Q&A with Wendy, our women’s health physio

Q. Post-pregnancy I leak when coughing or when trying to run despite having worked on my pelvic floor – why is that?

A. In the case that your pelvic floor muscle is weak and requires strengthening, there is a level of skill required to train it properly. It is a fan shaped muscle and for it to work optimally, we need to contract it according to the direction in which the muscle fibres lie.

Written by Wendy Casterton, Physiotherapist

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What is going on and what can be done to improve things?

Women’s health-related issues are manifold and can be complex in nature. As such, it is often difficult to get a clear diagnosis and explanation as to what is going on and what can be done to improve things. This can lead to a serious level of compromise in our quality of life, affecting us in our personal relationships as well as socially and professionally. Nevertheless, physiotherapy centred around the very specific anatomy of a women’s pelvis and abdomen can help to address these problems, helping to restore confidence in your body and achieve your life goals.

Written by Wendy Casterton, Physiotherapist

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How much resistance training needs to be included in a training program to be effective?

A recent systematic review asked this question. The authors concluded that there is a clear dose-response effect regarding strength training and its injury prevention effect. This means that the greater the volume and intensity of strength training undertaken the greater the injury preventative effects were experienced. This was observed for both acute and overuse injuries across all types of sports (Lauersen et al 2018).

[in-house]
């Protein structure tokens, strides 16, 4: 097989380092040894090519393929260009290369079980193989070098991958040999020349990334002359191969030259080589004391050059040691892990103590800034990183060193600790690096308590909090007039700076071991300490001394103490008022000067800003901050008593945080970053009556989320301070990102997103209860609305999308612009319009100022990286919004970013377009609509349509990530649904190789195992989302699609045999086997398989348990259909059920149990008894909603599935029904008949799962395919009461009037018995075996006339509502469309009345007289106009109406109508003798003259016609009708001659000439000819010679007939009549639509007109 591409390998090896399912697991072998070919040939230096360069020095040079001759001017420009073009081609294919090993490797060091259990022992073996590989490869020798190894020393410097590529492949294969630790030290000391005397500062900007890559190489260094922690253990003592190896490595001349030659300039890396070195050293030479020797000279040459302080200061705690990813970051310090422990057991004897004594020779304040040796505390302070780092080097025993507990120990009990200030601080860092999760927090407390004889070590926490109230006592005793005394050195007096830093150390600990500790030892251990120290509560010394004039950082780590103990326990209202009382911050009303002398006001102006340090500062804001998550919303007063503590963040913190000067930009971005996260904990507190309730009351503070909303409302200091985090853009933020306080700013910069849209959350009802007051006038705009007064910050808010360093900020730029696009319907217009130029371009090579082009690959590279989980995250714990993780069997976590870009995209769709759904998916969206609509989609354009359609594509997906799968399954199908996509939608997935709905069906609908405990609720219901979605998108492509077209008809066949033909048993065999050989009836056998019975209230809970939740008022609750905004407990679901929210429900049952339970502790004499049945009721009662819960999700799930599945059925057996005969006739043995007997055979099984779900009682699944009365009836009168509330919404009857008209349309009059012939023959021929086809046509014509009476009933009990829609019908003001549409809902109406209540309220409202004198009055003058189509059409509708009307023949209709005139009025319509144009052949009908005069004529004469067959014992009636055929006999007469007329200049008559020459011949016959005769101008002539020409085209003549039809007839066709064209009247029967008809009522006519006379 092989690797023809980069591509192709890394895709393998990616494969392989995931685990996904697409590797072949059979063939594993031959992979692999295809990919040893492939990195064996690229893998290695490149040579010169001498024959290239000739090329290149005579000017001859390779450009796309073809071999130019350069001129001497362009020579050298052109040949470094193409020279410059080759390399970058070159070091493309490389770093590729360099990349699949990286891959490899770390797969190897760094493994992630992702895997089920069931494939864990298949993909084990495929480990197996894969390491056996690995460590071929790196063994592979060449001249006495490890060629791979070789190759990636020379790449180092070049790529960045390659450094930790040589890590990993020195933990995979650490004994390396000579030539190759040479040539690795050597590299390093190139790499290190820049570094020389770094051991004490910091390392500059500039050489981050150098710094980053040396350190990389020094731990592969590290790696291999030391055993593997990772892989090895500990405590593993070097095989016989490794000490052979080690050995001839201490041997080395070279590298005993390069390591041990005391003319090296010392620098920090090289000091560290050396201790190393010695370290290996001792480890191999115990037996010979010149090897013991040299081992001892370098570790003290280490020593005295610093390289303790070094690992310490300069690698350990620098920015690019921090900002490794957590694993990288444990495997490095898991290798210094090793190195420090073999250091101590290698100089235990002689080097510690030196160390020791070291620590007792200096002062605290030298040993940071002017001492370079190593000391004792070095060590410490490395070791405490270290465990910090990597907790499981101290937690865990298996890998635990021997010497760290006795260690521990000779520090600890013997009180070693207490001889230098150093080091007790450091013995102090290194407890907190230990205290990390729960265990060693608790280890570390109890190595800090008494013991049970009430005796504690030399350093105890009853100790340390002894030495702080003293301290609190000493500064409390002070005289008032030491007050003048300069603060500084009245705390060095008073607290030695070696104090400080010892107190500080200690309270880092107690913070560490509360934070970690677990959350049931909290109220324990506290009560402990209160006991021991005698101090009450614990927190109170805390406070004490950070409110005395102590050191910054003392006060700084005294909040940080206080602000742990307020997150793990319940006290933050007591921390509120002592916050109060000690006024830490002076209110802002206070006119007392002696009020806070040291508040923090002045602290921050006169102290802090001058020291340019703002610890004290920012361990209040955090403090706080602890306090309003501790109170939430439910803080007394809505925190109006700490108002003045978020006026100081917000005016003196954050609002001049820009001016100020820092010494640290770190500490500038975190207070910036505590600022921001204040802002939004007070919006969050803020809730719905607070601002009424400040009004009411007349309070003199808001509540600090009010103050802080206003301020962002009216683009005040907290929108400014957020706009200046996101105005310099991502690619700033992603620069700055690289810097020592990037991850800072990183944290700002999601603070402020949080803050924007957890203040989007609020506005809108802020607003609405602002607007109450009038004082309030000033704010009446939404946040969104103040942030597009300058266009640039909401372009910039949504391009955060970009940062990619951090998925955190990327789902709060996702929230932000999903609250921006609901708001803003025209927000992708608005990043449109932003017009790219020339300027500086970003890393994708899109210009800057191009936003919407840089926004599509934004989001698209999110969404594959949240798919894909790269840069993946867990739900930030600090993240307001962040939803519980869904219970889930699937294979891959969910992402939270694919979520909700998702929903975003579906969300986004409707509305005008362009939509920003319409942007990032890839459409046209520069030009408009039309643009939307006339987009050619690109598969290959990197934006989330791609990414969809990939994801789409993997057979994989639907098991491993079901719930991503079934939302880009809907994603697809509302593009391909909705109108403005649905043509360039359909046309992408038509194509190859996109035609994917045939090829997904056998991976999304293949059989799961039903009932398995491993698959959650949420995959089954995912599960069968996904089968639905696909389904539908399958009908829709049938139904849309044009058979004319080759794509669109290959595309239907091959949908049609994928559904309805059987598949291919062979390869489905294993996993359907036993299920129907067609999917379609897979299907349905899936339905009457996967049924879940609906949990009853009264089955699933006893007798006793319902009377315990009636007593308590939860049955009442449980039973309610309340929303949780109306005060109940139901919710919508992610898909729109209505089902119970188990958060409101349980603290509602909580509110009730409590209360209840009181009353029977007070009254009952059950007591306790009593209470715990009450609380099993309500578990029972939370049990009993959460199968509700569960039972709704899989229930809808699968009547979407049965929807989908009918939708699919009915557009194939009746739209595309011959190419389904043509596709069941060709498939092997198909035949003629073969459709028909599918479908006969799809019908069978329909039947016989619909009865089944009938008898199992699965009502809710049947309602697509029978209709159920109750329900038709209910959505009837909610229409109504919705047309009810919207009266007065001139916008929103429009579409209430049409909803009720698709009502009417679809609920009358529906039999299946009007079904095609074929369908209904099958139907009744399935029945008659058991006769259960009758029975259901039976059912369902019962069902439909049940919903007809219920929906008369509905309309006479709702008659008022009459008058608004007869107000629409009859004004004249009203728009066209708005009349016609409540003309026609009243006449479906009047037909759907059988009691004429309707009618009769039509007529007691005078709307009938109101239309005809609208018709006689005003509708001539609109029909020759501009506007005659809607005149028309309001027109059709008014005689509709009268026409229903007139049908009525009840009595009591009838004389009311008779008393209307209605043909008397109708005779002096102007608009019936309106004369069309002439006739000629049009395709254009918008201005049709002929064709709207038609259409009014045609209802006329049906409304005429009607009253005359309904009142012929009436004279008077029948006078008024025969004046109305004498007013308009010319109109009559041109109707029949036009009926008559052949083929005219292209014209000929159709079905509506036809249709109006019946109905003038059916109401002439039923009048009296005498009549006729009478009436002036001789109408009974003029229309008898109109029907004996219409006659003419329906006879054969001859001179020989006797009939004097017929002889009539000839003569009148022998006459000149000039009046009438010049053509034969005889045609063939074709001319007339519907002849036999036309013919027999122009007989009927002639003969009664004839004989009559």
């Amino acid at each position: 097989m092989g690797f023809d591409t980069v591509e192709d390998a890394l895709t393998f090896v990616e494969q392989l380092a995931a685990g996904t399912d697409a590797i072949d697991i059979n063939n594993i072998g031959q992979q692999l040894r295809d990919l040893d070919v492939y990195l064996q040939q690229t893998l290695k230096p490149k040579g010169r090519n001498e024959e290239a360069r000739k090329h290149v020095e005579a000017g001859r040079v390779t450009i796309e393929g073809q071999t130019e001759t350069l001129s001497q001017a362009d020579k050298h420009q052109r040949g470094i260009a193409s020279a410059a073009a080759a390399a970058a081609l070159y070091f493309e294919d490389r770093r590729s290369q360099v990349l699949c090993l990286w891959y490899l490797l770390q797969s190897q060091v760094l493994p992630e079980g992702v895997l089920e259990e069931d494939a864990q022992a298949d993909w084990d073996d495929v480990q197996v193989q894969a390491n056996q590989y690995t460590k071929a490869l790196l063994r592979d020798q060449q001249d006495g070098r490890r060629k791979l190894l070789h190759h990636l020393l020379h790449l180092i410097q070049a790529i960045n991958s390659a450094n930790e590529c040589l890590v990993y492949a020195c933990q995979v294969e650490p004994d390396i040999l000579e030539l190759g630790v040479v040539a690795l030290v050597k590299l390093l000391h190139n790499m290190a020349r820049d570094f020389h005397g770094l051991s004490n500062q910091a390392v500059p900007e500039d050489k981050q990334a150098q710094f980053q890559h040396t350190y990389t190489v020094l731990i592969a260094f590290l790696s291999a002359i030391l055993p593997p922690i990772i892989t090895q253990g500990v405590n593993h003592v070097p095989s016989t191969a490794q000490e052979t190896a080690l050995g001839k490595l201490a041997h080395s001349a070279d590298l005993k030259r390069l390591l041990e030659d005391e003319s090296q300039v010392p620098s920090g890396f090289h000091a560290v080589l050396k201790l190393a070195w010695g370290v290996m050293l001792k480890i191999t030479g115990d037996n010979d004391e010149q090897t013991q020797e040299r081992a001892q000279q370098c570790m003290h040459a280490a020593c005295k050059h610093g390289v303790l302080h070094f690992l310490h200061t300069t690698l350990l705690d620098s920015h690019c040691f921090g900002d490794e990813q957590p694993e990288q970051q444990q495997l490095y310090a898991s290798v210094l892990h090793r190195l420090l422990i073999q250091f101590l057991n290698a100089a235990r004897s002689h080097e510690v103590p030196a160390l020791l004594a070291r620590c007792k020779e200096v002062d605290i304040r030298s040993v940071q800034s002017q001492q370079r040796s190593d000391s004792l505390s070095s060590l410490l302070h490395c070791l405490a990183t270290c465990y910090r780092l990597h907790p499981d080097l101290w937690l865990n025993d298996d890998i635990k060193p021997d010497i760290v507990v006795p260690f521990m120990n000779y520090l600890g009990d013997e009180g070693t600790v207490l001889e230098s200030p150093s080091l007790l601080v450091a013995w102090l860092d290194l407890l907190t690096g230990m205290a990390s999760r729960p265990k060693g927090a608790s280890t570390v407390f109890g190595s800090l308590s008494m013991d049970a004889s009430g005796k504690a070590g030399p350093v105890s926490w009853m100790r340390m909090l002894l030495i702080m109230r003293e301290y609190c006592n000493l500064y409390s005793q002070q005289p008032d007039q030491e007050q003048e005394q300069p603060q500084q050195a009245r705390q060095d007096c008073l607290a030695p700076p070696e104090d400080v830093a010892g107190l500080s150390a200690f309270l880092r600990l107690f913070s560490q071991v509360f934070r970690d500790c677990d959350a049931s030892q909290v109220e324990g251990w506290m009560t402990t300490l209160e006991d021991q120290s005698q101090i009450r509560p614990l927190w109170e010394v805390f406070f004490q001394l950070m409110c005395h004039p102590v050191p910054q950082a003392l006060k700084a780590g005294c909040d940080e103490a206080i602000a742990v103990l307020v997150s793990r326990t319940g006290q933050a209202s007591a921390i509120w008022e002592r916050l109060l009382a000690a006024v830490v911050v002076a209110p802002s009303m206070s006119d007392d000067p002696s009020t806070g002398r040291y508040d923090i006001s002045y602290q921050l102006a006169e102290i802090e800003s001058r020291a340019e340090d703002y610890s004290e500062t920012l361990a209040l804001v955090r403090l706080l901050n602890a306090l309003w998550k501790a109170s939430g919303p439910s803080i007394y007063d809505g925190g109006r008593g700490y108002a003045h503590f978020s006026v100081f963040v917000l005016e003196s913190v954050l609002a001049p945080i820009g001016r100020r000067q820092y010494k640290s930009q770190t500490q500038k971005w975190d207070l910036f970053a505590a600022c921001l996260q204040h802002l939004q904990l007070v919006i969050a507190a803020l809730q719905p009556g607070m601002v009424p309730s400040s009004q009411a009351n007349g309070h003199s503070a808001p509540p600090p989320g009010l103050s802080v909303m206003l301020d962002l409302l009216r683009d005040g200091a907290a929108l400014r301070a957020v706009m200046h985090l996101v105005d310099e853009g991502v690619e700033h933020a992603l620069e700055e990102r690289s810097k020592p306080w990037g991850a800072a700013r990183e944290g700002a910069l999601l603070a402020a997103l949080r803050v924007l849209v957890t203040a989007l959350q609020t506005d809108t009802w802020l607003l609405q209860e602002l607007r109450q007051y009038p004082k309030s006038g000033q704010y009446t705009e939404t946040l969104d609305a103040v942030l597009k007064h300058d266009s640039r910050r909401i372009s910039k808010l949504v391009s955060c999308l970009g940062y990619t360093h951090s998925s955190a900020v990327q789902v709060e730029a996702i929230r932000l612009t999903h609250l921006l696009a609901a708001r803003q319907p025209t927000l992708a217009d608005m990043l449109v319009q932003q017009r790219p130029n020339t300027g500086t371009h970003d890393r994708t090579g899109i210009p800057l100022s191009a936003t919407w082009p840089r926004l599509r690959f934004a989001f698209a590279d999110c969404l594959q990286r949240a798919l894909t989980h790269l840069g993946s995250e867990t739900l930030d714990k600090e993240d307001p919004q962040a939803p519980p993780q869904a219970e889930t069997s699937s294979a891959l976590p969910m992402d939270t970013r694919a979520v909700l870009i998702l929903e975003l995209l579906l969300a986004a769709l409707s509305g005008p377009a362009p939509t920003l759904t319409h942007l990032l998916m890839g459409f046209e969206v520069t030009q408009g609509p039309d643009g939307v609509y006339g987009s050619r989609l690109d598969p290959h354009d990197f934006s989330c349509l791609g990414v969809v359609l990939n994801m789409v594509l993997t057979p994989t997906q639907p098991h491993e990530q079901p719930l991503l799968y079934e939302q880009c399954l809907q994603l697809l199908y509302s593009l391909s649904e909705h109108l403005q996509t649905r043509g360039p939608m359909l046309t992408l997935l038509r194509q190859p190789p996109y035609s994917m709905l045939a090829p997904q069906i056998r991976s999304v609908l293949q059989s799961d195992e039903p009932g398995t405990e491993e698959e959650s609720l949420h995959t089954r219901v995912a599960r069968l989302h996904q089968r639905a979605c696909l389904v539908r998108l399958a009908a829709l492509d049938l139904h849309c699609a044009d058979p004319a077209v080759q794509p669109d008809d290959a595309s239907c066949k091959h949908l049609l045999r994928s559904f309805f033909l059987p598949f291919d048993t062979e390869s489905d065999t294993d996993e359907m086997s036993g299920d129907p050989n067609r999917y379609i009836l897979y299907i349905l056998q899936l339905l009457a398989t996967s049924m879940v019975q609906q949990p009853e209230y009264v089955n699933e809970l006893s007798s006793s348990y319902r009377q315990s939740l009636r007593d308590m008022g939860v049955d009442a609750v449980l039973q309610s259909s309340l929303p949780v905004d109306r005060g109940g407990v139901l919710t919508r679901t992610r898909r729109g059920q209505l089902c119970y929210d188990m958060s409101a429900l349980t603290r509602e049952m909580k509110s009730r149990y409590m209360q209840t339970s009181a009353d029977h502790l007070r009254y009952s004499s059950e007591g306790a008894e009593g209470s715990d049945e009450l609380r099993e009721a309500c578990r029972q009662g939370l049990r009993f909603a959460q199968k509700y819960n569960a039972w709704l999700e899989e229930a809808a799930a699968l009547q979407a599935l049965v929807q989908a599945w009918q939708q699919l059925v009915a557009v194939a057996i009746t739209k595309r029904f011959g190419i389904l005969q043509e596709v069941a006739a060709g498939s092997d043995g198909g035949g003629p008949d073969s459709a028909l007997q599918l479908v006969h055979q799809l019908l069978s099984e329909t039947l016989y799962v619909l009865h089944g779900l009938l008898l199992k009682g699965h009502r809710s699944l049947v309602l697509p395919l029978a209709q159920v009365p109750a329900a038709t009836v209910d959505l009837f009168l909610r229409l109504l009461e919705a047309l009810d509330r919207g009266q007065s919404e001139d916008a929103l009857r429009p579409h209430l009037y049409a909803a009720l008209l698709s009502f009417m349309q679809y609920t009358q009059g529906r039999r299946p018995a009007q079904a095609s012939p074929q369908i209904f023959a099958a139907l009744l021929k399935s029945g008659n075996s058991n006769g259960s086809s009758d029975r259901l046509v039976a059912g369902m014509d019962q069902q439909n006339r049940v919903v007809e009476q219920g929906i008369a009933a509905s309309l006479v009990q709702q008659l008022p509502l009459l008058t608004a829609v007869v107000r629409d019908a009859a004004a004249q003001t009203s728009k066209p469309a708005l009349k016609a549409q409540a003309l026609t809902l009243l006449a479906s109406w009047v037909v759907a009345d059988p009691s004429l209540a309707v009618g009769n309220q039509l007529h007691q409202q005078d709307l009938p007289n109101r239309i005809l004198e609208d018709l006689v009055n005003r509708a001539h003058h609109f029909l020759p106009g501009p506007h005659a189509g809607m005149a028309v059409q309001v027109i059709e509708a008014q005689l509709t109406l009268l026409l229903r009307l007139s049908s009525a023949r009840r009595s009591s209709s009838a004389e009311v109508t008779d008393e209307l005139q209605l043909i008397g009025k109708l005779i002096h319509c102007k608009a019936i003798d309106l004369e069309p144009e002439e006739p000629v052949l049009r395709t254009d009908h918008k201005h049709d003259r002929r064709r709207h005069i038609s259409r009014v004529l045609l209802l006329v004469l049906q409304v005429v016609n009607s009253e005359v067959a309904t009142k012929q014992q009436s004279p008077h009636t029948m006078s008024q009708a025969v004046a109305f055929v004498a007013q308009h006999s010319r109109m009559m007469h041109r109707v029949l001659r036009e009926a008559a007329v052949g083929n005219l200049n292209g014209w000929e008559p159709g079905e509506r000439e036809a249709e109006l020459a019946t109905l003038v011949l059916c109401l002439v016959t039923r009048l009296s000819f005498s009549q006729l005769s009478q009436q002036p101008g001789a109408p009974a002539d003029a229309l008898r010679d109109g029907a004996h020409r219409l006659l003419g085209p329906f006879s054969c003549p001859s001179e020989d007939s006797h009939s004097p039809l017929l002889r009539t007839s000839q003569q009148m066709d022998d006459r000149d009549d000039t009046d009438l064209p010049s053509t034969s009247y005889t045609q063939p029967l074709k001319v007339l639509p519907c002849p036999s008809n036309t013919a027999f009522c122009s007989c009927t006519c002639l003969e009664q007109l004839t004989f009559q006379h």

Written by Michael Bushell, Physiotherapist

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You can’t go wrong by being strong!

You may be a talented rugby player, a novice marathon runner, a coach to a high school badminton player, an elderly fitness enthusiast or a weekend warrior playing park football. Whatever example matches yours, statistically you’ve either been injured yourself or have had to coach an individual through an injury. Some of us may be incredibly skilled at our sport or dedicated to our fitness regimes but are constantly injured and therefore never get the chance to fulfill our sporting and fitness goals. Although injuries are never completely unavoidable there are clear, evidenced-based ways to reduce the risk.

Written by Michael Bushell, Physiotherapist

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Triathlon Injuries

Getting injured whilst participating in triathlon is incredibly common. Around 75% of all triathletes will suffer from injury during their racing career, rising to 91% for Ironman (long distance) triathletes. Overuse is the most common cause of injury – which is good news as that is something we can manage – usually occurring in the lower leg or ankle, knees, low back or shoulders. Occasionally injuries will be due to some kind of trauma, most likely falling off the bike!

Written by Wendy Casterton, Physiotherapist

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